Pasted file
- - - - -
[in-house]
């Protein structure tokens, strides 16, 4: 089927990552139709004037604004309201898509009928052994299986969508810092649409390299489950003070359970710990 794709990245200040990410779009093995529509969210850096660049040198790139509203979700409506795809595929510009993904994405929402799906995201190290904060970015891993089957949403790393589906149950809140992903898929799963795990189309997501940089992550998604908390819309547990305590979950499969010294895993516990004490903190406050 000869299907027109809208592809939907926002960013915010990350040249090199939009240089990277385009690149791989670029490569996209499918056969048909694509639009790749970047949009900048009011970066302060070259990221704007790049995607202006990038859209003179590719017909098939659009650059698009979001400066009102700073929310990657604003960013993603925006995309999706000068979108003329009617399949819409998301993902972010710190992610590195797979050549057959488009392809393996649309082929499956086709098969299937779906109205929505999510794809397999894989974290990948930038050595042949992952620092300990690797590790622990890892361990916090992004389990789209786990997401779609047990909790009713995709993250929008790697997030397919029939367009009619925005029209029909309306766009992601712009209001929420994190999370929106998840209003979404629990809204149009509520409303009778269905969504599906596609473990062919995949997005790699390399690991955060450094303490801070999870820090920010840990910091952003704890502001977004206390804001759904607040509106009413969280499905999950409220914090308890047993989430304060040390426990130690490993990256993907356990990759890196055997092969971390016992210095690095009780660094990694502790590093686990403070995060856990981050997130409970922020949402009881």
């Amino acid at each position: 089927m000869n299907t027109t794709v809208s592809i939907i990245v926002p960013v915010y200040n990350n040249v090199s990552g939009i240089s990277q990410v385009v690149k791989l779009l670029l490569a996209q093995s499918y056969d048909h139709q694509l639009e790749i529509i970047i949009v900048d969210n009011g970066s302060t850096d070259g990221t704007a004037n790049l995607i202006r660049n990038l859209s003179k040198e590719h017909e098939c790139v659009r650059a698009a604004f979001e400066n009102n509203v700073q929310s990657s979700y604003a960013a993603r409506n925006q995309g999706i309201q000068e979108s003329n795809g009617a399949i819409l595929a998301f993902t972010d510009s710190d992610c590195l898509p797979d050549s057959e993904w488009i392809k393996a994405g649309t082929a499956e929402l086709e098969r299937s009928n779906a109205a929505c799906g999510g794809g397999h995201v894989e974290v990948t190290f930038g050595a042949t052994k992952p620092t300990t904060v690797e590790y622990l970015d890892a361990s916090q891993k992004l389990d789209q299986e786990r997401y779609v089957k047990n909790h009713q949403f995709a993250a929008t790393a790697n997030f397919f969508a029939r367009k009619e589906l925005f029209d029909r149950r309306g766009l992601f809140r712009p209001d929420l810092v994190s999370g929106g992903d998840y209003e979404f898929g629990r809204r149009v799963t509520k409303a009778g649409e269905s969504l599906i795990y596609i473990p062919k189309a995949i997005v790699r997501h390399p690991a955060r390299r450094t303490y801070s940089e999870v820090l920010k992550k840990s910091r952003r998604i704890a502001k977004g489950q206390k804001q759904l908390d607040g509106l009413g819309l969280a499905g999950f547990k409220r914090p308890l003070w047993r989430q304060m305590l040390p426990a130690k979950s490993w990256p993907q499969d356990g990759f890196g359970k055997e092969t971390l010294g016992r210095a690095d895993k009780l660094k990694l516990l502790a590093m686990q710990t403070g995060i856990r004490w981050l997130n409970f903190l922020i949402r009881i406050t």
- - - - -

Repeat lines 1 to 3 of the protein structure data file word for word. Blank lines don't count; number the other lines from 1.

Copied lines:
[in-house]
């Protein structure tokens, strides 16, 4: 089927990552139709004037604004309201898509009928052994299986969508810092649409390299489950003070359970710990 794709990245200040990410779009093995529509969210850096660049040198790139509203979700409506795809595929510009993904994405929402799906995201190290904060970015891993089957949403790393589906149950809140992903898929799963795990189309997501940089992550998604908390819309547990305590979950499969010294895993516990004490903190406050 000869299907027109809208592809939907926002960013915010990350040249090199939009240089990277385009690149791989670029490569996209499918056969048909694509639009790749970047949009900048009011970066302060070259990221704007790049995607202006990038859209003179590719017909098939659009650059698009979001400066009102700073929310990657604003960013993603925006995309999706000068979108003329009617399949819409998301993902972010710190992610590195797979050549057959488009392809393996649309082929499956086709098969299937779906109205929505999510794809397999894989974290990948930038050595042949992952620092300990690797590790622990890892361990916090992004389990789209786990997401779609047990909790009713995709993250929008790697997030397919029939367009009619925005029209029909309306766009992601712009209001929420994190999370929106998840209003979404629990809204149009509520409303009778269905969504599906596609473990062919995949997005790699390399690991955060450094303490801070999870820090920010840990910091952003704890502001977004206390804001759904607040509106009413969280499905999950409220914090308890047993989430304060040390426990130690490993990256993907356990990759890196055997092969971390016992210095690095009780660094990694502790590093686990403070995060856990981050997130409970922020949402009881």
């Amino acid at each position: 089927m000869n299907t027109t794709v809208s592809i939907i990245v926002p960013v915010y200040n990350n040249v090199s990552g939009i240089s990277q990410v385009v690149k791989l779009l670029l490569a996209q093995s499918y056969d048909h139709q694509l639009e790749i529509i970047i949009v900048d969210n009011g970066s302060t850096d070259g990221t704007a004037n790049l995607i202006r660049n990038l859209s003179k040198e590719h017909e098939c790139v659009r650059a698009a604004f979001e400066n009102n509203v700073q929310s990657s979700y604003a960013a993603r409506n925006q995309g999706i309201q000068e979108s003329n795809g009617a399949i819409l595929a998301f993902t972010d510009s710190d992610c590195l898509p797979d050549s057959e993904w488009i392809k393996a994405g649309t082929a499956e929402l086709e098969r299937s009928n779906a109205a929505c799906g999510g794809g397999h995201v894989e974290v990948t190290f930038g050595a042949t052994k992952p620092t300990t904060v690797e590790y622990l970015d890892a361990s916090q891993k992004l389990d789209q299986e786990r997401y779609v089957k047990n909790h009713q949403f995709a993250a929008t790393a790697n997030f397919f969508a029939r367009k009619e589906l925005f029209d029909r149950r309306g766009l992601f809140r712009p209001d929420l810092v994190s999370g929106g992903d998840y209003e979404f898929g629990r809204r149009v799963t509520k409303a009778g649409e269905s969504l599906i795990y596609i473990p062919k189309a995949i997005v790699r997501h390399p690991a955060r390299r450094t303490y801070s940089e999870v820090l920010k992550k840990s910091r952003r998604i704890a502001k977004g489950q206390k804001q759904l908390d607040g509106l009413g819309l969280a499905g999950f547990k409220r914090p308890l003070w047993r989430q304060m305590l040390p426990a130690k979950s490993w990256p993907q499969d356990g990759f890196g359970k055997e092969t971390l010294g016992r210095a690095d895993k009780l660094k990694l516990l502790a590093m686990q710990t403070g995060i856990r004490w981050l997130n409970f903190l922020i949402r009881i406050t």